Through really no fault of my own, today I was exposed to Roy Spencer, a University of Alabama at Huntsville Principal Research Scientist and climate change denier. And you'll recall my fascination with these people. Roy Spencer insists that
After 12 years of receiving no compensation for my writings, I was eventually asked to write global warming related articles for TechCentralStation.com (now TCSDaily.com). That website advocated science, technology, and free markets, and was indeed partially funded by oil interests. While I no longer write for that web site, over a three year period I augmented my "day job" salary by an average of 5% by writing articles. The views expressed in those articles were consistent with the views I had expressed for twelve years for no compensation. (Quite frankly, since I supported the ideals promoted on TechCentralStation.com, I really didn't care who funded it).
The dirty little secret is that environmental organizations and global warming pessimists receive far more money from Big Oil than do global warming optimists such as myself.
Right? So, what makes these people dissent so deceitfully? I mean, follow the link. There's no question that Roy Spencer, at least, is lying instead of merely being wrong, although the argument is technical enough (relying as it does on your ability to run a climate model at home) that he can still walk around in public. But, I believe that he's not getting paid for it. I have a new theory.
(a) The deniers tend to focus on radiative forcing as the explanation for the increase in the climate's resident heat, when they're forced to confront the issue.
(b) That's obviously nonsense. Unless the Sun is edging toward nova or there were some nonsolar radiative force being applied to the earth.
(c) We'd know if the Sun were getting ready to blow. All sorts of stuff would happen -- there'd be a pretty excited magnetic signal, for one thing, and its shape would be changing. I think. I'm not a solar physicist. Anyway, I'm pretty sure there'd be clues.
(d) That radiative forcing is heating the climate up and the Sun is not going to explode suggests another radiative forcing. Nothing natural is around to do this, suggesting the forcing is artificial. Climate change deniers are implying that space aliens are attacking our planet with a slow cooker.
(e) Climate change deniers, therefore, want us to come to the conclusion on our own that we're being attacked by an alien race with planetary attack capabilities. They want to give us time to reflect on this long enough that we're prepared to capitulate.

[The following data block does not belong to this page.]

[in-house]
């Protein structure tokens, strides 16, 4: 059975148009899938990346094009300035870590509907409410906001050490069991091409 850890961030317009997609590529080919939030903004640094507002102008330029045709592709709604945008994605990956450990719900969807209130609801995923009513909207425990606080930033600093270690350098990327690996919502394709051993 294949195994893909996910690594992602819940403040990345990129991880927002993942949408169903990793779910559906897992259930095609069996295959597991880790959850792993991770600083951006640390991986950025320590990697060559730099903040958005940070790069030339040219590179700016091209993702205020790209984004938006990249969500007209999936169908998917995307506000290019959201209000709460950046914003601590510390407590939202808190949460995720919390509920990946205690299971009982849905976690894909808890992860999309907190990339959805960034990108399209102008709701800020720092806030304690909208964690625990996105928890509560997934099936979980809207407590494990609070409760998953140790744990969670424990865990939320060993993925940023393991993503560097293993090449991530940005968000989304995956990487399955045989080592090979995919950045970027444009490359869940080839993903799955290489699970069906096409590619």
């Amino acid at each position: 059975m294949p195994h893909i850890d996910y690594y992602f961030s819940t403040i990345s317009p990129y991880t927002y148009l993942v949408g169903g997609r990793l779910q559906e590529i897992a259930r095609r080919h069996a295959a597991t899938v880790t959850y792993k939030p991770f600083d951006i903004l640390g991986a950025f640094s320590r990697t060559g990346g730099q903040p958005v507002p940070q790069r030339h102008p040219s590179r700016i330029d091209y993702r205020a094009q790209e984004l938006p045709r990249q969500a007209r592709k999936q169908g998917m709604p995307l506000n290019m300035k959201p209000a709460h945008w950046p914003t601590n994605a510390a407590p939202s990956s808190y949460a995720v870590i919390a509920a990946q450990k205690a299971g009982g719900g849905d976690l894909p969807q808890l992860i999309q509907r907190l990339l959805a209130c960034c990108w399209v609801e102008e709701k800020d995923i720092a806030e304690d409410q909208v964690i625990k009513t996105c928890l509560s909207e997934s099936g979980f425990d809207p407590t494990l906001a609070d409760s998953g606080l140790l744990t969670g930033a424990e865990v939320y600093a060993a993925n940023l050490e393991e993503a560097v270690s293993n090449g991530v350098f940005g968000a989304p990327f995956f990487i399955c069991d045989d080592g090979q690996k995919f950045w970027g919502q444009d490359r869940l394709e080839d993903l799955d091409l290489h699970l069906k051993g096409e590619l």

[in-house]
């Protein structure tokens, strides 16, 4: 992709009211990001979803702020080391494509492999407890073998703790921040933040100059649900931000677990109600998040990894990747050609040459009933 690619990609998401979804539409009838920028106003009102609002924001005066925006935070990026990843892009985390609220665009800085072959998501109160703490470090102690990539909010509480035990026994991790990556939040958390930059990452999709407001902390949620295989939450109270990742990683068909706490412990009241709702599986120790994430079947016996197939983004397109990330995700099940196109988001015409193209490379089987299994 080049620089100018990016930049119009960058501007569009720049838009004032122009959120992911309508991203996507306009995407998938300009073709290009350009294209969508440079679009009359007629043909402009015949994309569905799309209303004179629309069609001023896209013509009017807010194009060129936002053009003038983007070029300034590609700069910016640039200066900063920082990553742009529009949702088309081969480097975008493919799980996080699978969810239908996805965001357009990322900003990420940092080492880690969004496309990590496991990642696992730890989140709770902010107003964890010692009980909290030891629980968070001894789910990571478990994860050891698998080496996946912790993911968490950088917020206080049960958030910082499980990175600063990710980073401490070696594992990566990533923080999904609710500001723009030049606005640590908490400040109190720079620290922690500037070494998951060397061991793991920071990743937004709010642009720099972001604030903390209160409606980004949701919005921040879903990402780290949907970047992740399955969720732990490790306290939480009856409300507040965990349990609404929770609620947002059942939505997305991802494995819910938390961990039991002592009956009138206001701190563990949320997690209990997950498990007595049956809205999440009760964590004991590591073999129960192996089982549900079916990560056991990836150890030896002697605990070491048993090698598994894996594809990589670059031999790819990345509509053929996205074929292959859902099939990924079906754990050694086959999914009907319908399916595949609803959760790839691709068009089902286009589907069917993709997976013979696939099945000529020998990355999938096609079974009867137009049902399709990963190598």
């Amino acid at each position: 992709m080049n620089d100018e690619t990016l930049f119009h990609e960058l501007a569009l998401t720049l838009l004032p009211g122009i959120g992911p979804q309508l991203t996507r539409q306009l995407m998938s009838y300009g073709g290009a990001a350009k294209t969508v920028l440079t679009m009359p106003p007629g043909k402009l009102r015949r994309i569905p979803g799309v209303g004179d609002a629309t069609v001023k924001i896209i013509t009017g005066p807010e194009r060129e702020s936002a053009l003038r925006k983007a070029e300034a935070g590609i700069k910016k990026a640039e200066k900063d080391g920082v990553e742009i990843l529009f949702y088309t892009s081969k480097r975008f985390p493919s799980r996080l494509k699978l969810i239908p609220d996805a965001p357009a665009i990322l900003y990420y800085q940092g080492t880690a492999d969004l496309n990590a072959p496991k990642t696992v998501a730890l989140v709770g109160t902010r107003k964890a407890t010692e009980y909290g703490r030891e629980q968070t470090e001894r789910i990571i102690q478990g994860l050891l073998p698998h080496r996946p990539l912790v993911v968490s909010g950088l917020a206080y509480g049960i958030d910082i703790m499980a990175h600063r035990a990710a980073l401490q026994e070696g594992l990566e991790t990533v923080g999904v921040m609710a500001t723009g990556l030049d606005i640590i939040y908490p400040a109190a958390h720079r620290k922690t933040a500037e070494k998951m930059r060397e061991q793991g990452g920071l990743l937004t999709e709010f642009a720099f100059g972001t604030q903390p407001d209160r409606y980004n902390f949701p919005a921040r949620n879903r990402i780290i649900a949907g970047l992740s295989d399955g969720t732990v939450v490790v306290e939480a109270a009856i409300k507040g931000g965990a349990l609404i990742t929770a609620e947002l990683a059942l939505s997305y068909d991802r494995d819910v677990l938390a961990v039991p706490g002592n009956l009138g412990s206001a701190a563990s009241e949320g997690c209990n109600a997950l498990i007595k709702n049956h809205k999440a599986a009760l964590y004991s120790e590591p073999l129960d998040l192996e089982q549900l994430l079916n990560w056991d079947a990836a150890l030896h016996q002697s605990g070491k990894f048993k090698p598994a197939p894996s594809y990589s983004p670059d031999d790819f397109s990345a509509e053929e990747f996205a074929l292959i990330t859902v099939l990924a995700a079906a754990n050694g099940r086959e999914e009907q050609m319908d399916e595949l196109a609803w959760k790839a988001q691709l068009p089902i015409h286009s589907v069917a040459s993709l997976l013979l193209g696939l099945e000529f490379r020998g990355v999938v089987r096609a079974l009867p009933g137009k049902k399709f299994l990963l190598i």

(f) That there actually are radiative aliens is as absurd as any non-greenhouse-gas explanation for heating. I'm not particularly interested in whether molecules in some other part of the universe started to self-replicate and become more complex*. However, that these complex self-replicating molecules started attacking us with radiative weapons beggars my credulity.
(g) Climate change deniers want us in a, um, capitulant state in the absence of aliens for some other reason.
(h) You would want a population in a capitulant state (no, see, I use it twice and it becomes a word. Why doesn't Firefox's spell checker understand that?) if you were inclined to invade it.
(i) Climate change deniers are working on behalf of a foreign power intent on invading the United States of America. If I had to guess, I'd say China, but it's possible Saudi Arabia might strong arm Russia into doing it. That's a geopolitical relationship I'm having a little trouble parsing.
Now, so, I think I've proven to any rational reader than climate change deniers are agents of a foreign power. As it happens, the Supreme Court may be pressuring the Pentagon into letting our Guantanamo inmates go. So, that's available, is all I'm saying.
* -- I'm aware this may make me a bad person, but then again there are stronger arguments for that. And I think it's a valid enough question that we should publicly fund research into it, maybe out of a central pot of funds for Critically Reasoned Answers and Concepts in Knowledge. A 'CRACK pot' fund, if you will.